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Screening for alcohol misuse
  1. J Huntley1,
  2. C Blain1,
  3. R Touquet1
  1. 1Accident and Emergency Department, St Mary's Hospital, Praed Street, London W2 INY, UK
  1. Correspondence to:
 Mr R Touquet
  1. N Kapur2,
  2. K Mackway-Jones3
  1. 2University Department of Psychiatry, School of Psychiatry and Behavioural Sciences, Manchester Royal Infirmary, Manchester, UK
  2. 3Department of Emergency Medicine, Manchester Royal Infirmary

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    The Paddington Alcohol Test (PAT) confers considerable advantage over the CAGE as the accident and emergency (A&E) screen for alcohol misuse.

    Hadida et al's commendable study1 identified 28% (out of 413) A&E attendees as having an alcohol related problem. A pilot study using the CAGE, run in our department a decade ago,2 had a very low pick up rate, which was one of the reasons behind the development of the PAT. Our recent study,3 using the PAT, had an overall detection rate of 6.4% rising to 9.8% in the third month after intensive audit and feedback.

    Four features could explain the discrepancy:

    1. in the PAT study only 61.1% of patients had presenting complaints mandating the test. The detection rate for this group (in month 3) was 14.3%.

    2. in this group, 62 patients (of 286) were missed—that is, did not have the test applied.

    3. the Hadida et al study identified a number of misusers by “staff assessment”. The basis of this assessment is unclear. Two questions are paramount: (a) Was an alcohol history taken?, (b) Did the patient agree with the doctor/nurse's assessment?

    4. the Hadida et al study effectively had an extra member of staff run the screening protocol—whereas PAT usage simply reflects our own routine practice, with no extra staffing.

    Studies suggest the CAGE detects dependent rather than hazardous drinkers,4 a point rightly discussed by Hadida et al, and emphasised elsewhere.5 Compared with dependent drinkers, hazardous drinkers (earlier on in their drinking history) are more likely to respond to brief interventions.5

    The PAT is designed specifically for use by A&E practitioners, to detect hazardous as well as dependent drinkers. Detection is not indiscriminate but guided by “The Top Ten” presenting conditions, whereby screening is targeted and most effective. Furthermore, question 3 of the PAT—“do you feel your current attendance in A&E is related to alcohol?”—helps reinforce the idea that their presenting problem may be alcohol related, even if the patient were to refuse help on this occasion.

    As the number of A&E departments that work with alcohol health workers increases it is hoped that the worth of the PAT will be further recognised.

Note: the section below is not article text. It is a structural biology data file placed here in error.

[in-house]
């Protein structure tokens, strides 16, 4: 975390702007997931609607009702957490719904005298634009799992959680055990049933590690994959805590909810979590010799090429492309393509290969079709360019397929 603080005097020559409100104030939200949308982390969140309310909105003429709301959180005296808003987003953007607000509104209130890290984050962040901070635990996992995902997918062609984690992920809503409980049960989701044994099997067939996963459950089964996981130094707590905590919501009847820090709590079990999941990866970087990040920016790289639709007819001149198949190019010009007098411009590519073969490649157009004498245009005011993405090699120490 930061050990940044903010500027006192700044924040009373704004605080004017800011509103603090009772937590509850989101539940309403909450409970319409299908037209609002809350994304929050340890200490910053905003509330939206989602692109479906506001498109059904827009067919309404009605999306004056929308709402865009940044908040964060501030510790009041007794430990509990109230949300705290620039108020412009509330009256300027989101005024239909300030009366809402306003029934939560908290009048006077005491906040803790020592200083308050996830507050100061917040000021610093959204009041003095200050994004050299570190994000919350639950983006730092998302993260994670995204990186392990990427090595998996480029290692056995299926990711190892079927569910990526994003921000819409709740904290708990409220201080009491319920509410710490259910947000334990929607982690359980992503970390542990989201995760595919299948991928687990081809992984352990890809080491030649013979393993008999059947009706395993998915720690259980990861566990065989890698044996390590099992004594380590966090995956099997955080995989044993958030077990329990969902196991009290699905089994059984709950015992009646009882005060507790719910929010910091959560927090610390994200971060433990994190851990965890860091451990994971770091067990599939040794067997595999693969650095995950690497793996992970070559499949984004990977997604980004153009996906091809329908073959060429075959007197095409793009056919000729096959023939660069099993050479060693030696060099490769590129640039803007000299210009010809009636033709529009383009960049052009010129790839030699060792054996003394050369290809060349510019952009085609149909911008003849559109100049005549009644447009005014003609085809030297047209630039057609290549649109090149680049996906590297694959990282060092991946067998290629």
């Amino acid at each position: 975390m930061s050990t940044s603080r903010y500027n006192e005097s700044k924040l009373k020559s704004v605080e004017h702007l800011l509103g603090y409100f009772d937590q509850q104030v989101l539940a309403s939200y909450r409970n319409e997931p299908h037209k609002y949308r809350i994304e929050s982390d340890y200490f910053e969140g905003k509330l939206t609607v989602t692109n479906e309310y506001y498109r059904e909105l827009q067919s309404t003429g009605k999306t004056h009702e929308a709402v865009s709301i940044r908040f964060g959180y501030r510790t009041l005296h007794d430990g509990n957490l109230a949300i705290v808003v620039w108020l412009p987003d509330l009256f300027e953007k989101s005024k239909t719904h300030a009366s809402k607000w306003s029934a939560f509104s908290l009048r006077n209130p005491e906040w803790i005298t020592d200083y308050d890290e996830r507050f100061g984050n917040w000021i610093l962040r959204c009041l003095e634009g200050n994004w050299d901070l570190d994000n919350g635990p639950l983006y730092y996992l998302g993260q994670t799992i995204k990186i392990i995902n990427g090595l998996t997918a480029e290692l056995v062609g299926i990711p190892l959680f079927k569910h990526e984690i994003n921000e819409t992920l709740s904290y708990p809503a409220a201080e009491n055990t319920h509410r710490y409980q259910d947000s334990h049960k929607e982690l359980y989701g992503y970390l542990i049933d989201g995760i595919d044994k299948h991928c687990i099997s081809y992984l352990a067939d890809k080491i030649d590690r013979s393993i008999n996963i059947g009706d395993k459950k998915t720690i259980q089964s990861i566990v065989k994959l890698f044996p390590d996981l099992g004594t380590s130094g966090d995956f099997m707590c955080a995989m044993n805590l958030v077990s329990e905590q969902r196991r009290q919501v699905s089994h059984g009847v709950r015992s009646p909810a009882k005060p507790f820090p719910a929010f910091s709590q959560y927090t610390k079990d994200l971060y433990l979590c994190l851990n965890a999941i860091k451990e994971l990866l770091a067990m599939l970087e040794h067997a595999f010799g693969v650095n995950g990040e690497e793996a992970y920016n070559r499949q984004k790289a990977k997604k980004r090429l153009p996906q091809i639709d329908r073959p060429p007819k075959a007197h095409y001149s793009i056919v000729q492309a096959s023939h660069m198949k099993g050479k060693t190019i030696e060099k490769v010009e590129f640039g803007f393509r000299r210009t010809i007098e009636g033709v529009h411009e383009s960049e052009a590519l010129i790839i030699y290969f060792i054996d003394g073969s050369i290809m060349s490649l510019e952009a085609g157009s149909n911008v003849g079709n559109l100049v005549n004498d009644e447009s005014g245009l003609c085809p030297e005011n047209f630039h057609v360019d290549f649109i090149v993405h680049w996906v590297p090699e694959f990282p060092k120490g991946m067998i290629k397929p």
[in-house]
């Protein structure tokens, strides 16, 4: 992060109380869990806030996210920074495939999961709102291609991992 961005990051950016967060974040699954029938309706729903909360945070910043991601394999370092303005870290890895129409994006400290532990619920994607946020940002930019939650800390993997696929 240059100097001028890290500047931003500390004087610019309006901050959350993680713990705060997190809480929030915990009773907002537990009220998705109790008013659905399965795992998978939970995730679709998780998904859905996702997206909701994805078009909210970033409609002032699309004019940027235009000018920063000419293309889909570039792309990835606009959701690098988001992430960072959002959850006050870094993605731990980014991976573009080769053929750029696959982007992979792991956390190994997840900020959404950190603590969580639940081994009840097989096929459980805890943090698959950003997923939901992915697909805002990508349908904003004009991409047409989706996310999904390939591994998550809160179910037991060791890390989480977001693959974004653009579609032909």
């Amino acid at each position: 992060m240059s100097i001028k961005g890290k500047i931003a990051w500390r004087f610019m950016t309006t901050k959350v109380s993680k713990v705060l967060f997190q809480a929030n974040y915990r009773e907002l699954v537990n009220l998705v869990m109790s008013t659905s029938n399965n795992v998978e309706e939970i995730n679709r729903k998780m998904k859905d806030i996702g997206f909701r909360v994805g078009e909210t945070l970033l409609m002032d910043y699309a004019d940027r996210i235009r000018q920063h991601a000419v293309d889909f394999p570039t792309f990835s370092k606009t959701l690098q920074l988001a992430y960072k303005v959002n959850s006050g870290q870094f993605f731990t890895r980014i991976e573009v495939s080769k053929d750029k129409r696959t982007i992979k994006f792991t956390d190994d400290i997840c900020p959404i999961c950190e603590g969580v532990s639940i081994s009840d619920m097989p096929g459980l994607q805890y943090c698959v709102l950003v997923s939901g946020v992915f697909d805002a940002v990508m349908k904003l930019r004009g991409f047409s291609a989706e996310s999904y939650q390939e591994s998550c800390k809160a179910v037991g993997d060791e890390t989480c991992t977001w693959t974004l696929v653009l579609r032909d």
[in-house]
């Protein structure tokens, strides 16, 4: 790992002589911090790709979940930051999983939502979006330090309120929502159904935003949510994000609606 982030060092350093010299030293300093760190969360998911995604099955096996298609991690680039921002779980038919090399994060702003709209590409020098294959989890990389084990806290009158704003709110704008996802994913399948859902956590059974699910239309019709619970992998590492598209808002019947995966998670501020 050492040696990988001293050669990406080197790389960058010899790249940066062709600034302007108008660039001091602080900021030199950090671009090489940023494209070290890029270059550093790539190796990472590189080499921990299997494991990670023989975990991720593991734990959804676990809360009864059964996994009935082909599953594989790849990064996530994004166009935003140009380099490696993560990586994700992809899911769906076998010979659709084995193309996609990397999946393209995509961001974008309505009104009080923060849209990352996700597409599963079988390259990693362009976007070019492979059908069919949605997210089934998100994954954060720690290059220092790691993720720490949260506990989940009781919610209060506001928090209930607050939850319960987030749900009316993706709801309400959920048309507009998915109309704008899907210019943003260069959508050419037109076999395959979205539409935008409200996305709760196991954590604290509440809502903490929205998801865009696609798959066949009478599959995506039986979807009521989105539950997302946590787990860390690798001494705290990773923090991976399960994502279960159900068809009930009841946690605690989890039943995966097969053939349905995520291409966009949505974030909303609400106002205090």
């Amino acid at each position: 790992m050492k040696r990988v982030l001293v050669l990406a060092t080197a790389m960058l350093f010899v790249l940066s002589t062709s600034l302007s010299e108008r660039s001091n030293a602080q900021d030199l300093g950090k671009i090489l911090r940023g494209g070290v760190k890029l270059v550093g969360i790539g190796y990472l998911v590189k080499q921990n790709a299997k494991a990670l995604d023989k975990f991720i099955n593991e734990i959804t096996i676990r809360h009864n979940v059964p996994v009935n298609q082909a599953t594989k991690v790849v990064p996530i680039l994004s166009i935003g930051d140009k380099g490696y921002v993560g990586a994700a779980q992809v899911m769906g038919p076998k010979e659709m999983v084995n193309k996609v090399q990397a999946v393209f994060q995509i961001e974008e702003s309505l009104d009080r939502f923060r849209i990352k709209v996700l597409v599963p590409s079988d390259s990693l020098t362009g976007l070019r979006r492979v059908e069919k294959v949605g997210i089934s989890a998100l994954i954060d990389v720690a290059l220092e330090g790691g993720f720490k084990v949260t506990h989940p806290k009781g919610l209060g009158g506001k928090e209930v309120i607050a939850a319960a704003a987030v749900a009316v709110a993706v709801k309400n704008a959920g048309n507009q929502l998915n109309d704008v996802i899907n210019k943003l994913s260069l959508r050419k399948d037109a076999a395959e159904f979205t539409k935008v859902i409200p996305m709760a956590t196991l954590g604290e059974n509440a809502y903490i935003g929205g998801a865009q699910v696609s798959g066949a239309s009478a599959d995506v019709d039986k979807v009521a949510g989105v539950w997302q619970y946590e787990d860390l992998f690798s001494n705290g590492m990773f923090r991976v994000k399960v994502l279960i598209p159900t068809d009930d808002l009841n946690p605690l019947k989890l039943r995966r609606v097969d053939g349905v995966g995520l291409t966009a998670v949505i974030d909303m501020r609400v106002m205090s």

Authors' reply

    We thank Huntley and colleagues for their comments on our paper.1 They make the point that the Paddington Alcohol Test 2 is a better instrument for screening for alcohol problems in the emergency department than the CAGE.3 We would not take issue with this.

    The main aim of our study was not to investigate the sensitivity and specificity of different screening tests, but rather to show the feasibility of screening high proportions of patients as a first step towards intervention. We successfully screened 413 of 429 patients (96%), a much higher proportion than other studies.4, 5 As Huntley et al point out, this may reflect the fact that we effectively had an extra member of staff to run the screening. In addition we chose to recruit a representative flow sample of patients rather than consecutive attenders.

    A further aim of our study was to ascertain whether different screening instruments identified different groups of patients. Our results suggested that they did, and we suspect that this would have been the case regardless of the precise screening instrument used in the study. The main point is that patients presenting to the emergency department with alcohol problems are a complex and heterogeneous group. Blanket approaches to treatment are unlikely to work and we need to target specific interventions to those patients who might most benefit.

    As regards assessment tools, a brief alcohol history was taken by the researcher interviewing the patients. The staff assessment consisted simply of the interviewer asking the member of emergency department staff who had seen the patient whether they thought the attendance was alcohol related. The patient agreed with the staff assessment in just over one third of cases (29 of 76). There was a higher level of agreement between the patient and the CAGE assessment, with agreement in two thirds of cases (49 of 75).

    We would strongly support the use of tools such as the PAT and the CAGE to screen for alcohol problems in the emergency department. However, for this to be a useful process all emergency department attenders need to be screened. Screening programmes that miss significant numbers of patients are unlikely to be worthwhile.